Rather it is the case that for people who are too financially underwater to create a plan will have two choices, non-ISI agreements with the bank, or bankruptcy. The same applies for a company, examinership is not always granted where there is no workable plan for after the protective period.

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Newstalk Lunchtime: Jonathan Healy and Karl Deeter on Insolvency Service of Ireland

We spoke to Jonathan Healy about the new insolvency service, how it was not going to be possible to determine its success for at least three months (as protective certs last 70 days and can last more), as well as the importance of understanding that the security behind a debt is a very different concept to the decency of the creditor.

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Overindebted property investors – a fix without insolvency using Section 69

There are a lot of property investors who will see the ramp up of repossessions or insolvency of their current situation result in large losses occurring.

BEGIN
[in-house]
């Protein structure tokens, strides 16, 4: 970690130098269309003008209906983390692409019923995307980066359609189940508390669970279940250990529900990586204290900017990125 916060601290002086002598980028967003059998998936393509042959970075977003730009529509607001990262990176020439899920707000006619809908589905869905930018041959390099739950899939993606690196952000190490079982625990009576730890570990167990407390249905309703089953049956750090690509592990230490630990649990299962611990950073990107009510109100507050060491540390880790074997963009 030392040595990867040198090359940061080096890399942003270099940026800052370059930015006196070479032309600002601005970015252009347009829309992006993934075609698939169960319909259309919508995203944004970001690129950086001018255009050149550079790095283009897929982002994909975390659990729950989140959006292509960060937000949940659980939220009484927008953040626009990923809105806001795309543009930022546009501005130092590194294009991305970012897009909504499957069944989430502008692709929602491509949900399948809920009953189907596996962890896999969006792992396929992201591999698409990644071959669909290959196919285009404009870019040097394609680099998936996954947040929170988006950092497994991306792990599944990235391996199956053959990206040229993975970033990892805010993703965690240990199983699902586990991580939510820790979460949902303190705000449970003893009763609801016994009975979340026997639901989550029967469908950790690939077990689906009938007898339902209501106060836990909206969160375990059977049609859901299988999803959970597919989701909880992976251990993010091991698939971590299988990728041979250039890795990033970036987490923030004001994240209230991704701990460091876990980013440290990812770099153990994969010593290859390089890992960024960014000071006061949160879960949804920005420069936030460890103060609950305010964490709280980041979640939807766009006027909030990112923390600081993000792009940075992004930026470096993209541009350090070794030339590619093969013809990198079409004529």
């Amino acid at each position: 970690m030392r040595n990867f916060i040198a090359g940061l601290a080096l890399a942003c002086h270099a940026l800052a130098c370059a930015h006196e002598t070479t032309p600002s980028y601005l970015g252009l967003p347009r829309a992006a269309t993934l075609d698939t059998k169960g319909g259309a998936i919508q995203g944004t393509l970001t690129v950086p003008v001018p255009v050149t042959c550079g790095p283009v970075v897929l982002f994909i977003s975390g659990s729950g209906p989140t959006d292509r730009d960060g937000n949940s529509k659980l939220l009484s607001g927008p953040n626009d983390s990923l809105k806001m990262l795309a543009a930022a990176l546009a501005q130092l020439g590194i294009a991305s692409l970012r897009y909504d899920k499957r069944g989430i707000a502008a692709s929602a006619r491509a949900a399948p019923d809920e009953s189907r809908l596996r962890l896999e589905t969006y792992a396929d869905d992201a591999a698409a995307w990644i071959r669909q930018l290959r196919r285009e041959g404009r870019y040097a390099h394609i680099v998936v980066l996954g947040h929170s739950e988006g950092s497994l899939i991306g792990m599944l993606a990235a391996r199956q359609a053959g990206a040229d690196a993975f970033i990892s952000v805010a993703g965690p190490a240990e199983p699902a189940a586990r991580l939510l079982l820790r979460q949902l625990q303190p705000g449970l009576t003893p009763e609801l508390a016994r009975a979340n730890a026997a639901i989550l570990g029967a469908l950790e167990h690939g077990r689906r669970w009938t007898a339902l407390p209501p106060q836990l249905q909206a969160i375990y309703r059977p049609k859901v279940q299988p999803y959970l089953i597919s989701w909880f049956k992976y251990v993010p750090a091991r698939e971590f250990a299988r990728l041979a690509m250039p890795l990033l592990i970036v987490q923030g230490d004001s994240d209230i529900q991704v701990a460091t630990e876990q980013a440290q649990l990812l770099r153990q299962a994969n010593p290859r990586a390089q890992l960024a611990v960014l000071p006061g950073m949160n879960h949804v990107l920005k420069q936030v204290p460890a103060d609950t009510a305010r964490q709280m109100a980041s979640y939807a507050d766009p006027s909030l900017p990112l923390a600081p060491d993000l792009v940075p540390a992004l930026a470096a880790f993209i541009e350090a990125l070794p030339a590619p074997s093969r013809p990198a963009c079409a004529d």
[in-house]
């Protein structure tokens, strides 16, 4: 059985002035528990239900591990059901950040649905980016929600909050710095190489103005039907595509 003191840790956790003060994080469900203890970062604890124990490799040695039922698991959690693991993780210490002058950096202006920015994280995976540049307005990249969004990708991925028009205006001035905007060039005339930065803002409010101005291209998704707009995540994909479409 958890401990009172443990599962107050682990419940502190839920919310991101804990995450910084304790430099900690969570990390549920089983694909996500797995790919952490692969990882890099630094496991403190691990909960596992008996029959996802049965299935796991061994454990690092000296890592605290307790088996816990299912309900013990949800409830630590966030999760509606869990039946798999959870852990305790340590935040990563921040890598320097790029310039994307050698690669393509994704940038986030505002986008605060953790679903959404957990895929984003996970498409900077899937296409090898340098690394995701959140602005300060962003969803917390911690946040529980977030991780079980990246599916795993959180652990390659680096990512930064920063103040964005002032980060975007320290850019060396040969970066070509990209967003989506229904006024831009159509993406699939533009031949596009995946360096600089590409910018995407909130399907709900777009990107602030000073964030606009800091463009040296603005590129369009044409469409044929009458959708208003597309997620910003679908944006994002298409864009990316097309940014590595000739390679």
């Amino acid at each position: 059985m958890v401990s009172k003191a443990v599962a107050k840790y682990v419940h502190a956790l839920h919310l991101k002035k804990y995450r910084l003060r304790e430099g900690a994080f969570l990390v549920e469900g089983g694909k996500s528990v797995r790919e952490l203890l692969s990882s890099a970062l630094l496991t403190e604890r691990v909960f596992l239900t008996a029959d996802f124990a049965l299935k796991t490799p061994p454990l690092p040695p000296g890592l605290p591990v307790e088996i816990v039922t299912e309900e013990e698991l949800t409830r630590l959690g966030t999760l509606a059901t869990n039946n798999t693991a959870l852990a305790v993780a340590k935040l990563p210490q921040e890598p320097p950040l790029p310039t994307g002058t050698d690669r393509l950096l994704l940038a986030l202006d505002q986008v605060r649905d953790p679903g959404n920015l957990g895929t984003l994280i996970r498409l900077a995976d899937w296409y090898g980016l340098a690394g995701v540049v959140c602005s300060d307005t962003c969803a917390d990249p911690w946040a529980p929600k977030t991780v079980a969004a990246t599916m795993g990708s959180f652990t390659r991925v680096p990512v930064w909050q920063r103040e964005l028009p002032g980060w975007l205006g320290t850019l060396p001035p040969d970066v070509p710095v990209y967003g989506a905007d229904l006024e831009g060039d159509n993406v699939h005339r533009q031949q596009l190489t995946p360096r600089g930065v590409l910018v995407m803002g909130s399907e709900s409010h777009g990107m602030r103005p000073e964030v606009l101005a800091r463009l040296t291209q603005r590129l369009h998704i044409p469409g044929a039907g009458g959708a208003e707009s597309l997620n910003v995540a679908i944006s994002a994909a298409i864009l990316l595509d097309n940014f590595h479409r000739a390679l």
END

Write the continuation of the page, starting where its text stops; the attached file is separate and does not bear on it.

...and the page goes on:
We hear from many clients that they plan to opt for personal insolvency, but in many instances this doesn’t need to be the case. If a person has five properties and one is a family home they could opt to sell the investment properties and have any losses accrued into a general shortfall where the settlement repayment plan is a compromised effort.

Compromised settlements will be a stock solution for a huge number of investors, but this doesn’t demand insolvency. In fact, Personal Insolvency (given that property ownership is required to opt for it) may not be anywhere near as popular as predicted because sales resulting in losses will mean the debt is unsecured.

There is still the family home, but banks have given an undertaking to help cut deals for family homes once unsecured debtors are taken care of first, that is what doing a Debt Settlement Arrangement is for, a Section 69 …